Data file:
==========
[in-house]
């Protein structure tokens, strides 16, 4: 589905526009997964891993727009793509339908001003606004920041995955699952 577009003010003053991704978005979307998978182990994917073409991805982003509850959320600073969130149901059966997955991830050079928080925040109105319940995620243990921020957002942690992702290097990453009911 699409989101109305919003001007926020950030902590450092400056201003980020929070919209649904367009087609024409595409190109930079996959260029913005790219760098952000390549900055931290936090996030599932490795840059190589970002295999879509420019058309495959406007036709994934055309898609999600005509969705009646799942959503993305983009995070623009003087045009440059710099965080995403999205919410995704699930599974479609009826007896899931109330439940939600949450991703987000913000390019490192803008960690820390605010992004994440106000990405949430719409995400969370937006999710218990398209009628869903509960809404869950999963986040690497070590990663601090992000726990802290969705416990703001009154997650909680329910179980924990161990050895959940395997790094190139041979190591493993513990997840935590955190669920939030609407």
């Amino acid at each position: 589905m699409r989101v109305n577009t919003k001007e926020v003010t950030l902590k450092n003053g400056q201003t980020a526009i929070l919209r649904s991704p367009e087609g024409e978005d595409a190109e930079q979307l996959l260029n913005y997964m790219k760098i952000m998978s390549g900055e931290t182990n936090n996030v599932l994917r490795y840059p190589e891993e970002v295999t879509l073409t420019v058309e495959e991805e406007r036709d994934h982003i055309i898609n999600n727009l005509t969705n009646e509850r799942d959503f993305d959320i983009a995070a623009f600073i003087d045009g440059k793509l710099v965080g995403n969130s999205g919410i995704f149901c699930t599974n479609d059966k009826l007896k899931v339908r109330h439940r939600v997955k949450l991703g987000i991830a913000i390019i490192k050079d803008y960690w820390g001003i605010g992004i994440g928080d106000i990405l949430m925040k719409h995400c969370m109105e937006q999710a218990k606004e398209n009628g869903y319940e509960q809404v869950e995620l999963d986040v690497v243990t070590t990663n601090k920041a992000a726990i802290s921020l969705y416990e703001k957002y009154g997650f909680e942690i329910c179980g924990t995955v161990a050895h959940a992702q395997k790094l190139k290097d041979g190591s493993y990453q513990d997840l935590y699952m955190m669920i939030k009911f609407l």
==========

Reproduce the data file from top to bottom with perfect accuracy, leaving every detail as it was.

[in-house]
């Protein structure tokens, strides 16, 4: 589905526009997964891993727009793509339908001003606004920041995955699952 577009003010003053991704978005979307998978182990994917073409991805982003509850959320600073969130149901059966997955991830050079928080925040109105319940995620243990921020957002942690992702290097990453009911 699409989101109305919003001007926020950030902590450092400056201003980020929070919209649904367009087609024409595409190109930079996959260029913005790219760098952000390549900055931290936090996030599932490795840059190589970002295999879509420019058309495959406007036709994934055309898609999600005509969705009646799942959503993305983009995070623009003087045009440059710099965080995403999205919410995704699930599974479609009826007896899931109330439940939600949450991703987000913000390019490192803008960690820390605010992004994440106000990405949430719409995400969370937006999710218990398209009628869903509960809404869950999963986040690497070590990663601090992000726990802290969705416990703001009154997650909680329910179980924990161990050895959940395997790094190139041979190591493993513990997840935590955190669920939030609407």
């Amino acid at each position: 589905m699409r989101v109305n577009t919003k001007e926020v003010t950030l902590k450092n003053g400056q201003t980020a526009i929070l919209r649904s991704p367009e087609g024409e978005d595409a190109e930079q979307l996959l260029n913005y997964m790219k760098i952000m998978s390549g900055e931290t182990n936090n996030v599932l994917r490795y840059p190589e891993e970002v295999t879509l073409t420019v058309e495959e991805e406007r036709d994934h982003i055309i898609n999600n727009l005509t969705n009646e509850r799942d959503f993305d959320i983009a995070a623009f600073i003087d045009g440059k793509l710099v965080g995403n969130s999205g919410i995704f149901c699930t599974n479609d059966k009826l007896k899931v339908r109330h439940r939600v997955k949450l991703g987000i991830a913000i390019i490192k050079d803008y960690w820390g001003i605010g992004i994440g928080d106000i990405l949430m925040k719409h995400c969370m109105e937006q999710a218990k606004e398209n009628g869903y319940e509960q809404v869950e995620l999963d986040v690497v243990t070590t990663n601090k920041a992000a726990i802290s921020l969705y416990e703001k957002y009154g997650f909680e942690i329910c179980g924990t995955v161990a050895h959940a992702q395997k790094l190139k290097d041979g190591s493993y990453q513990d997840l935590y699952m955190m669920i939030k009911f609407l």